Sign In
CPW News Release
CPW News Release
​​
1/8/2018
CPW urges public to keep respectful distance as dozens of wildlife watchers flock to Lake Pueblo for glimpse of Arctic-dwelling snowy owl


CPW urges public to keep respectful distance as dozens of wildlife watchers flock to Lake Pueblo for glimpse of Arctic-dwelling snowy owl
FOR IMMEDIATE RELEASE 
Bill Vogrin
CPW SE Region PIO

719-227-5211


 

Jan. 8, 2018

Snowy owl, a rare visitor from the Arctic, has birders flocking to Lake Pueblo

PUEBLO, Colo. – Colorado Parks and Wildlife is urging bird lovers to keep a safe distance as they try to observe a rare snowy owl sighted at Lake Pueblo State Park.

April Estep, a CPW wildlife biologist who specializes in raptors, said the owl might stay in the area several days if it is not harassed by bird watchers.

“As with all wildlife, please be respectful of its space and try not to disturb its rest or hunting efforts,” Estep said. “Take advantage of this rare opportunity to see the snowy owl, but please keep your distance.”

Birders were all a twitter when the snowy owl, typically found in the Arctic region of North America, showed up Monday at Lake Pueblo’s South Marina. It is only the second recorded snowy owl for Pueblo County. The first snowy owl was seen here on Dec. 15, 1984.

Dozens of wildlife watchers, alerted by photos on social media, flocked to the park for a glimpse of the raptor with its distinctive white face, yellow eyes and black beak.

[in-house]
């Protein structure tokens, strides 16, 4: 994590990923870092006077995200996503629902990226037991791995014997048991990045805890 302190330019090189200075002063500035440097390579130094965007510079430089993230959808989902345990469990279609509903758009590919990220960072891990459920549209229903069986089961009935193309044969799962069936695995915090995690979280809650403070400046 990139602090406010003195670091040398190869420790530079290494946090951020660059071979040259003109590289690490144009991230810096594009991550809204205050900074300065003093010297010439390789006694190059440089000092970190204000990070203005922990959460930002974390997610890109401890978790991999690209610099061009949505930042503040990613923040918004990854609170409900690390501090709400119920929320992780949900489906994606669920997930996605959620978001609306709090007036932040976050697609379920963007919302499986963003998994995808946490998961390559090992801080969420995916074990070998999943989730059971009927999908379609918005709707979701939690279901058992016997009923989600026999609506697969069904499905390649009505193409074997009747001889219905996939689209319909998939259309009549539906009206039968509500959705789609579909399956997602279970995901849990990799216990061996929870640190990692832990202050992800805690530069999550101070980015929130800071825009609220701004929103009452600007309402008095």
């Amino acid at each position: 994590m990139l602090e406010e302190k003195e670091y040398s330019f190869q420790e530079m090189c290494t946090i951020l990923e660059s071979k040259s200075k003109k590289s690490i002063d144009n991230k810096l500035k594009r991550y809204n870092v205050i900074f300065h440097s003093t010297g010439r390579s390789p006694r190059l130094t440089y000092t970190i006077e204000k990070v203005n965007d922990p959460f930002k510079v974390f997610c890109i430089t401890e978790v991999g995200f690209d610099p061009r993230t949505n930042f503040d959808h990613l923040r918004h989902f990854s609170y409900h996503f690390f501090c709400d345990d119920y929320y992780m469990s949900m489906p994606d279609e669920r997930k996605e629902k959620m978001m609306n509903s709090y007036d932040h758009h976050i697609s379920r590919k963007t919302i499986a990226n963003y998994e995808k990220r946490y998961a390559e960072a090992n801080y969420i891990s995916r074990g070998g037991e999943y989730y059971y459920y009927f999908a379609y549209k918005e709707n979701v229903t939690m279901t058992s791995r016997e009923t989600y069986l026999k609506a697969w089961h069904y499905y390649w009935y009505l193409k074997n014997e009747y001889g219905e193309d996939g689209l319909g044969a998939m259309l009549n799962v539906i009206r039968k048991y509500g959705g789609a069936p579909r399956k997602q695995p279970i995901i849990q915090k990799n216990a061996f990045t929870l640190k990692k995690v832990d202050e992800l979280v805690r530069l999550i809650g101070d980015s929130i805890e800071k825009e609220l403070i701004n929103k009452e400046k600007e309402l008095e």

“It’s exciting,” said Monique Mullis, Lake Pueblo park manager. “We have birders lined up with their scopes and cameras trying to get a view of it.”

Snowy owls typically inhabit nests on the Arctic tundra and feed on rodents and waterfowl and will eat carrion when the opportunity arises. In winter, they move south into Canada.

Every few years, Coloradoans get a chance to see snowy owls in their own backyard. In 2014, the lower 48 states saw an irruption of mostly immature male snowy owls. The irruption was thought to be triggered by a record nesting season among the breeding population in northern Quebec. Irruptions can be created from food scarcity or increased population numbers.

An even bigger event is a “superflight” when the combination of high populations and climatological patterns send multiple northern species deep into the central and southern U.S.

The winter of 2017-18 is seeing an irruption of snowy owls once again. The snowy owls started making their way into Colorado in December. Other snowy owl sightings have been in Otero, Las Animas, Lincoln, Jefferson, Larimer and Morgan counties.

More information on snowy owls can be found at the Cornell Lab of Ornithology website www.allaboutbirds.org/guide/snowy_owl/id

PHOTOS: Courtesy of Colorado Parks and Wildlife

###

CPW is an enterprise agency, relying primarily on license sales, state parks fees and registration fees to support its operations, including: 41 state parks and more than 350 wildlife areas covering approximately 900,000 acres, management of fishing and hunting, wildlife watching, camping, motorized and non-motorized trails, boating and outdoor education. CPW's work contributes approximately $6 billion in total economic impact annually throughout Colorado.

Share
Tweet
Forward
Website
Copyright © 2018 Colorado Parks and Wildlife, All rights reserved.
​​